More on Secular Stagnation

Mauro Boianovsky and Roger Backhouse have written a brief post on the topic, based on a longer paper. As I understand the modern version, due essentially to Larry Summers, it basically suggests that there are insufficient investment opportunities, or a savings glut to use Bernanke's hypothesis, discussed here before. I explained why it doesn't seem particularly compelling story in that previous post. If public spending picked up in the US, so would private investment, and the savings glut would vanish. Yes global imbalances would increase. That would be good. Global imbalances would solve the 'secular stagnation' problem.

Note that the Summers' view is different than the Robert Gordon's view, but not incompatible with it, according to which the innovations of the third industrial revolution are less transformative than those of previous waves of technological change. As noted before also, since I believe the evidence for demand driven technological innovation …

Fraternity of Failure: The Alternative Version

By Thomas I. Palley

Hillary Clinton does not want to talk about past economic controversies. And it is easy to understand why. There is much that is troubling. But let’s not go along with her wishes. You can learn a lot by studying recent history and even more by watching how politicians react to that history.

The big “let’s move on” story of the Clinton campaign is the refusal to answer journalists. According to the Washington Post in the first 29 days after she announced her campaign she took just eight questions. The campaign’s response to all this? Blah. Reporters whining as usual.

Now, I’m not going to be impolite and focus on questions about the Iraq War which have been getting Jeb Bush in deep trouble with some liberals. Instead, I’m going to focus on economic policy which is my area of expertise. It also seems to be the focus of Mrs. Clinton’s campaign.
Read rest here.

Some Brief Thoughts on Paul Romer and Mathiness

Catching up with work after grading. Posting will continue slow for a few weeks. Just a brief note on the brouhaha that the Romer (Paul) paper has led to. I mostly read it in Lars blog. Lars quotes Romer as saying:
"About math: I have an undergraduate degree in physics.* I’ve seen clear evidence that math can facilitate scientific progress toward the truth. If you think that math is worthless or dangerous, I’m sure that there are people who will be happy to discuss this with you. I’m not interested. I’m busy.  About truth and science: My fundamental premise is that there is an objective notion of truth and that science can help us make progress toward truth. If you do not accept this premise, I’m sure that there are people who would be happy to debate it with you. I’m not interested. I’m busy." I should say that I only looked cursorily at the paper, which seems poor at best. The notion that: "Joan Robinson (1956) was engaged in academic politics when she waged her camp…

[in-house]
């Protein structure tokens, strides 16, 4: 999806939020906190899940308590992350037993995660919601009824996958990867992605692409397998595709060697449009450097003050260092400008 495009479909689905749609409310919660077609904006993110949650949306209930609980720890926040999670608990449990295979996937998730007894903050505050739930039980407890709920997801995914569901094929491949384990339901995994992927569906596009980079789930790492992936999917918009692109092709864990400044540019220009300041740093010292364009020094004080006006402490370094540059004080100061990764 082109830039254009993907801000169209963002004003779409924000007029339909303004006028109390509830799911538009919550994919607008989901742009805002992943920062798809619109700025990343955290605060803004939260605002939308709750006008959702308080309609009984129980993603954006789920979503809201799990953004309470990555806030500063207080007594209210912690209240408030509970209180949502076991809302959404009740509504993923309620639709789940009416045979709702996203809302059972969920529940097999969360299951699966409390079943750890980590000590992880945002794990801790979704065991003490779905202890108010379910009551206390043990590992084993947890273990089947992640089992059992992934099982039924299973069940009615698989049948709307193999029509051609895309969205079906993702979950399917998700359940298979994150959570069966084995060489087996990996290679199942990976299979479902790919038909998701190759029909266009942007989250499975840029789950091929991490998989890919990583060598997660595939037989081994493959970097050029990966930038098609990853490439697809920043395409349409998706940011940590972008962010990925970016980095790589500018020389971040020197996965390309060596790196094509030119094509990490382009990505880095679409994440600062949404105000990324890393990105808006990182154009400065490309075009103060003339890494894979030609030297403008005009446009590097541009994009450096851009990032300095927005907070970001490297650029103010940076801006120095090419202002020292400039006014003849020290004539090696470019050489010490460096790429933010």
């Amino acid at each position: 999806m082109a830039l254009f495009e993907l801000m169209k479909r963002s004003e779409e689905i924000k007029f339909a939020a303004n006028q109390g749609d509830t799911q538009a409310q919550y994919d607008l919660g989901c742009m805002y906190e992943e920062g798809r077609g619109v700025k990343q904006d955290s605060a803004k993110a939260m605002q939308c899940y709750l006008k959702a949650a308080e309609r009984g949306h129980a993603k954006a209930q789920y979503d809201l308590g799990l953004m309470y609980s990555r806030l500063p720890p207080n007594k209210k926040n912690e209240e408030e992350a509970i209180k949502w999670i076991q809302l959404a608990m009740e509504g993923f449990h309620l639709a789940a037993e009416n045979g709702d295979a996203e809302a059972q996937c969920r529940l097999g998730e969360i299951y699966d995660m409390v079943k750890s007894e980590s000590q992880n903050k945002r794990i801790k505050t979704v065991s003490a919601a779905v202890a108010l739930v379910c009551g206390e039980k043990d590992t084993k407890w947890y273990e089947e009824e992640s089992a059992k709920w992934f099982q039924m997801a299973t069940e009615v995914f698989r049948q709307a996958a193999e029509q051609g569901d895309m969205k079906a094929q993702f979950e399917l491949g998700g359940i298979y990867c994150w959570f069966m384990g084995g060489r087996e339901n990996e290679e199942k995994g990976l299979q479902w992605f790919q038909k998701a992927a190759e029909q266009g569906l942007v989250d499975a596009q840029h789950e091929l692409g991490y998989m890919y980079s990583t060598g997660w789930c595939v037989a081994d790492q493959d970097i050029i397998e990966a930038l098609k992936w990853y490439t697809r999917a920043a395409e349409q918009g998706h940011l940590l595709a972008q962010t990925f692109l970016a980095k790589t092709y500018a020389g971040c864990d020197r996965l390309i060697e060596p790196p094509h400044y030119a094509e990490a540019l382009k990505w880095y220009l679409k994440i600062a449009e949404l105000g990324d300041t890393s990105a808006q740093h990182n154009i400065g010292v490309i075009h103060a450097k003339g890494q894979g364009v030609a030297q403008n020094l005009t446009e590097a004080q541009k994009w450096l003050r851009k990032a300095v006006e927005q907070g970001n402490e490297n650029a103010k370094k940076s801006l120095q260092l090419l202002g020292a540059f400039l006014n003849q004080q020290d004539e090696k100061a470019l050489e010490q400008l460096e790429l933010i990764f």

On the blogs

How Should Economics be Taught? -- Vicenç Navarro on the need for more interdisciplinary and about Podemos in Spain (h/t Mike Norman). Don't get me wrong, interdisciplinary is certainly good, but the problems with economics are within the discipline. Doesn't help much to have historical and political perspective if the economic model suggests markets are self-regulated with a tendency to the natural rate of unemployment.

How to Justify Teaching the Worst of Economics to Non-Economists -- Ingrid Harvold Kvangraven also on teaching. Should have posted this one a while ago, but missed it.

Blaming Keynes -- Simon Wren-Lewis response to Niall Freguson's FT piece. How well has the UK done under the Tories? His reply: "growth in GDP per head under Labour averaged 1.5% even though it included this recession, but average growth from 2010 to 2014 was only 1% when we should have been seeing a rapid recovery."

Paul Romer on math masquerading as science -- Many entries on Romer&…

Central Bank of Ecuador Journal's Call for Papers

The journal, Cuestiones Económicas, is being re-launched. I had a paper published back in 2001, pictured above. And have been invited to be a member of the board now. Call for papers (in Spanish) here. Interestingly, the paper is not the one on Ecuador and dollarization (for that one go here).

Stiglitz (and others) on the Vulture Funds